In the previous step, we have started the consul server locally, now let’s start the light-oauth2 services as they are part of the portal. We will start more services later on, but here we use the light-oauth2 services to demo the process.
We cannot use the docker-compose-oauth2-mysql.yml in light-docker as the configuration there is not using the consul registry. In order to use the consul registry and discovery, all services should be bound to the host network instead of the docker network.
To use the consul registry, I have created another folder in the light-config-test repository. The docker-compose file and configuration files are copied from the light-docker.
docker-compose up -d
If this is the first time you start the docker-compose, it will take a while to download all images. Once all service is up, go to the consul UI again to check if all services are registered.
You should find seven services registered on the consul, and they are all healthy.
The light-oauth2/local-consul config files are copied from the light-docker/light-oauth2/mysql with the following modifications.
Add client.yml, client.keystore, and client.truststore to the config folder so that the client module can be used to connect to the local consul server.
There is no need to add these files as we are not using TLS to connect to consul; however, it is always a good idea to add these files just in case we move to the official test environment with a Consul cluster only offer HTTP/S connection.
If you are using light-4j version 1.6.x with Java 8, then we need to add the consulToken that matches the master token used in the consul container.
If you are using light-4j version 2.0.x and above with Java 11, then you need to add this line to the consul.yml file below.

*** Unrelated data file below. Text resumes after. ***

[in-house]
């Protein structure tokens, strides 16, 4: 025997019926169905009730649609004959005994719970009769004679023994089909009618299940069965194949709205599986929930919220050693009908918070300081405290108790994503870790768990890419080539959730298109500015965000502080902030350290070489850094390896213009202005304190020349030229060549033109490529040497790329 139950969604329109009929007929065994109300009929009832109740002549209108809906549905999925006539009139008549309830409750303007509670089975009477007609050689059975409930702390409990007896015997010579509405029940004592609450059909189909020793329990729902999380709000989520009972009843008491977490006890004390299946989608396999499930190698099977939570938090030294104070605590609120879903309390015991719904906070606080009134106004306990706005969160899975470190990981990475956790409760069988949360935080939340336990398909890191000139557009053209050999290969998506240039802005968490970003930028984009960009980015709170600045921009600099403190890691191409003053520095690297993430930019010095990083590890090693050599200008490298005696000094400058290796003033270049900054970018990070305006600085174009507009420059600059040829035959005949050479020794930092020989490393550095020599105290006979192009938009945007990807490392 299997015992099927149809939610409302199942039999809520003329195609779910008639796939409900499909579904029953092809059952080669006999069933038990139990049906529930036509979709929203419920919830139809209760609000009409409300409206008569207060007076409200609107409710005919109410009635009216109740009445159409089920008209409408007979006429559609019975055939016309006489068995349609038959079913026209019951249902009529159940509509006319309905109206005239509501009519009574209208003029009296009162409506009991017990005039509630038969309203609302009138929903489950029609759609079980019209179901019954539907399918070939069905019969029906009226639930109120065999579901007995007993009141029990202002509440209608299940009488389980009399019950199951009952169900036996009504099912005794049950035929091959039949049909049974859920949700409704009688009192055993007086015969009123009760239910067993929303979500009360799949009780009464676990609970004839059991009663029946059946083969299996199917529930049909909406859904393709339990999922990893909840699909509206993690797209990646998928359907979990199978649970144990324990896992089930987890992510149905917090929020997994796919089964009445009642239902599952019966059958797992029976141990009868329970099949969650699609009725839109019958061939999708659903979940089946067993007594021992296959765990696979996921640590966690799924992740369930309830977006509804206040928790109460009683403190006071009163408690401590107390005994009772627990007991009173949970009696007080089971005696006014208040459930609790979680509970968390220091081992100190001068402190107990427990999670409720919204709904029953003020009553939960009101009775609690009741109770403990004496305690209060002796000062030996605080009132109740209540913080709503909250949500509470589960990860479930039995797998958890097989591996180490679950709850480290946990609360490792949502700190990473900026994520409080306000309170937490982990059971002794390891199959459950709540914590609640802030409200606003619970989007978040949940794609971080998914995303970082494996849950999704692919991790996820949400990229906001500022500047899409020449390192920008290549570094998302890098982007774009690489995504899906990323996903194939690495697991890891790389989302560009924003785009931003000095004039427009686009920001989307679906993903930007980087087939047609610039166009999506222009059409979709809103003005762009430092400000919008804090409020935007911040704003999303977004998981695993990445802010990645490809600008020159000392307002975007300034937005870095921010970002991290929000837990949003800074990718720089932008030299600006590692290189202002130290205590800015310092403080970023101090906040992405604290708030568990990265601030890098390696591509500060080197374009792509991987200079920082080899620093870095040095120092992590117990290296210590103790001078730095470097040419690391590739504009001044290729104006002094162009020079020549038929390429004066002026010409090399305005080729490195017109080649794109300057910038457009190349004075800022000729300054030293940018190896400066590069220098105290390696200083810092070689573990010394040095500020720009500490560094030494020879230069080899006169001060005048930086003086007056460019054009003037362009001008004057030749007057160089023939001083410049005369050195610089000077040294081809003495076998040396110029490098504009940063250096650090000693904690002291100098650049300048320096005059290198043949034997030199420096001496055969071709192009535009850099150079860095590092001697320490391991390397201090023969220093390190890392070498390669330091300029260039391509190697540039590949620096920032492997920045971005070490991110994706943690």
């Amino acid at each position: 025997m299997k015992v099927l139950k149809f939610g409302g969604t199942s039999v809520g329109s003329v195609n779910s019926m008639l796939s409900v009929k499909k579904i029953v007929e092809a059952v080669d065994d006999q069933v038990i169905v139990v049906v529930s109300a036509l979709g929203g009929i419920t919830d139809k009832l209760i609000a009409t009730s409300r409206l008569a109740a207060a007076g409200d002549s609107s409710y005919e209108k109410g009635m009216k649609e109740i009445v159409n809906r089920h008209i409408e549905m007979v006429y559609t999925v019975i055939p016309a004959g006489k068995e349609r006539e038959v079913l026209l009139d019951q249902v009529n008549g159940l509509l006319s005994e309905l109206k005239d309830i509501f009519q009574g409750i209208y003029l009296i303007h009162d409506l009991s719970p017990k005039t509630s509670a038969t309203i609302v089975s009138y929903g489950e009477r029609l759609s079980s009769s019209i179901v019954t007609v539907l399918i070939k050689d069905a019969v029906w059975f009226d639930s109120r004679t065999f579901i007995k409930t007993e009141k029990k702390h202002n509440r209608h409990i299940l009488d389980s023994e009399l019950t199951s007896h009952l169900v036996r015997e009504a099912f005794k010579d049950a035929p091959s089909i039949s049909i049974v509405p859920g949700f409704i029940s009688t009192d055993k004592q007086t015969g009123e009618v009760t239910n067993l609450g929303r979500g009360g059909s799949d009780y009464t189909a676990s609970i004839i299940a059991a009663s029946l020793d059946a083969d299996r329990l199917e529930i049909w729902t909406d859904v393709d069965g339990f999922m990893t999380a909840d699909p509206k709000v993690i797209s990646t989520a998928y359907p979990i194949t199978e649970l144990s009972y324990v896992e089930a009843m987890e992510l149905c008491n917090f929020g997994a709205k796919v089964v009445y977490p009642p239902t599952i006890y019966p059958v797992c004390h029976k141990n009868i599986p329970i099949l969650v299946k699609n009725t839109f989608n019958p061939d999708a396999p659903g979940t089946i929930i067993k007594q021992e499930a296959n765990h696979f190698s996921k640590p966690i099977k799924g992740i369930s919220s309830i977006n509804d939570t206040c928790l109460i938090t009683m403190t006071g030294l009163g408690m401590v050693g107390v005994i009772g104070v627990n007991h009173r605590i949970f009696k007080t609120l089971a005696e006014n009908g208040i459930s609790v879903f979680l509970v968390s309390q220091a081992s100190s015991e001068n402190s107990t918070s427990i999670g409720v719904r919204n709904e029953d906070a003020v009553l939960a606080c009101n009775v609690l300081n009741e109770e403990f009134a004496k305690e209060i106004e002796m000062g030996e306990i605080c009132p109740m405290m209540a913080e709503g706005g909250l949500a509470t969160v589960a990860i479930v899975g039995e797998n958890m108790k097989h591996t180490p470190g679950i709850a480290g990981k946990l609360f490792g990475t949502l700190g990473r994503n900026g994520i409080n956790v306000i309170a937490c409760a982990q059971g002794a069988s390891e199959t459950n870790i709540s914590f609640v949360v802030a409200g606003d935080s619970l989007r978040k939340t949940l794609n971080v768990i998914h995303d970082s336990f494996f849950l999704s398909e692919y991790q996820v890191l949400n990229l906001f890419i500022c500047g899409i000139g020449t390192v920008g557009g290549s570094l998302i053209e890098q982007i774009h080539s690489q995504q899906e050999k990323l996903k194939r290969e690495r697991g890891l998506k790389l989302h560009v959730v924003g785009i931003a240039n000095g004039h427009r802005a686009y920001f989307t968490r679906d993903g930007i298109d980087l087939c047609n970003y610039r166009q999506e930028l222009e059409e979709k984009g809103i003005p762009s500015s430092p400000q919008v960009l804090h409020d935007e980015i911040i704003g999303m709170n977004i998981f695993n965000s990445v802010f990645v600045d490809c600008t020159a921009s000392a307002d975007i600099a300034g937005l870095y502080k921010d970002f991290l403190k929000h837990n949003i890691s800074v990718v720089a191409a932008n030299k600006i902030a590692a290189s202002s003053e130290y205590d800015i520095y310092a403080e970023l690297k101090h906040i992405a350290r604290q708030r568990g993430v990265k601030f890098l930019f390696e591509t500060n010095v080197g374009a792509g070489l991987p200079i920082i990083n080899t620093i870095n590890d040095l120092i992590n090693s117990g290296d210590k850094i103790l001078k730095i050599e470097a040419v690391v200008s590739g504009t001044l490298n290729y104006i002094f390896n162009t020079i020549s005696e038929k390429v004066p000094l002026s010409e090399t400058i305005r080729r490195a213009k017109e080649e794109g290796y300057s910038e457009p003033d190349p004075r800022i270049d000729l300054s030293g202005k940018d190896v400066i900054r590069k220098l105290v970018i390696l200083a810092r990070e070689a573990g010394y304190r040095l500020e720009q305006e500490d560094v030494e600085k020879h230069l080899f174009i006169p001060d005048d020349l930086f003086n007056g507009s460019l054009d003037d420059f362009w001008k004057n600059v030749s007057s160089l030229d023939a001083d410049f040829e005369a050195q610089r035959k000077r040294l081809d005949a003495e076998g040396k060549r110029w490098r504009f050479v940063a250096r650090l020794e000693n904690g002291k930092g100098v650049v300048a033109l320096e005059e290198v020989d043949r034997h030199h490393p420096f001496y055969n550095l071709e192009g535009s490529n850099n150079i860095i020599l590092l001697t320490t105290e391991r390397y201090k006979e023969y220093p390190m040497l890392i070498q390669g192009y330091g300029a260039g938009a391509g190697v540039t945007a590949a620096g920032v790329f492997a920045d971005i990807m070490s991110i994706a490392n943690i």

In this config file, we need to change the enableRegistry to true. Since all light-oauth2 services have their port numbers allocated, we don’t need dynamicPort to be enabled.
We need to add the section for the registry, load balance, and cluster support at the beginning of the file.
We also need to create a new file to specify the parameters for ConsulClient.
# Consul URL for accessing APIs
# number of requests before reset the shared connection.
# deregister the service after the amount of time after health check failed.
# health check interval for TCP or HTTP check. Or it will be the TTL for TTL check. Every 10 seconds,
# TCP or HTTP check request will be sent. Or if there is no heart beat request from service after 10 seconds,
# then mark the service is critical.
# One of the following health check approach will be selected. Two passive (TCP and HTTP) and one active (TTL)
# enable health check TCP. Ping the IP/port to ensure that the service is up. This should be used for most of
# the services with simple dependencies. If the port is open on the address, it indicates that the service is up.
# enable health check HTTP. A http get request will be sent to the service to ensure that 200 response status is
# coming back. This is suitable for service that depending on database or other infrastructure services. You should
# implement a customized health check handler that checks dependencies. i.e. if db is down, return status 400.
# enable health check TTL. When this is enabled, Consul won't actively check your service to ensure it is healthy,
# but your service will call check endpoint with heart beat to indicate it is alive. This requires that the service
# is built on top of light-4j and the above options are not available. For example, your service is behind NAT.
# endpoints that support blocking will also honor a wait parameter specifying a maximum duration for the blocking request.
# This is limited to 10 minutes.This value can be specified in the form of "10s" or "5m" (i.e., 10 seconds or 5 minutes,
Here you can see that we are using lightapi.net as the hostname in the consulUrl and httpCheck is set to true.
We need to update the copied docker-compose.yml to switch to the host network.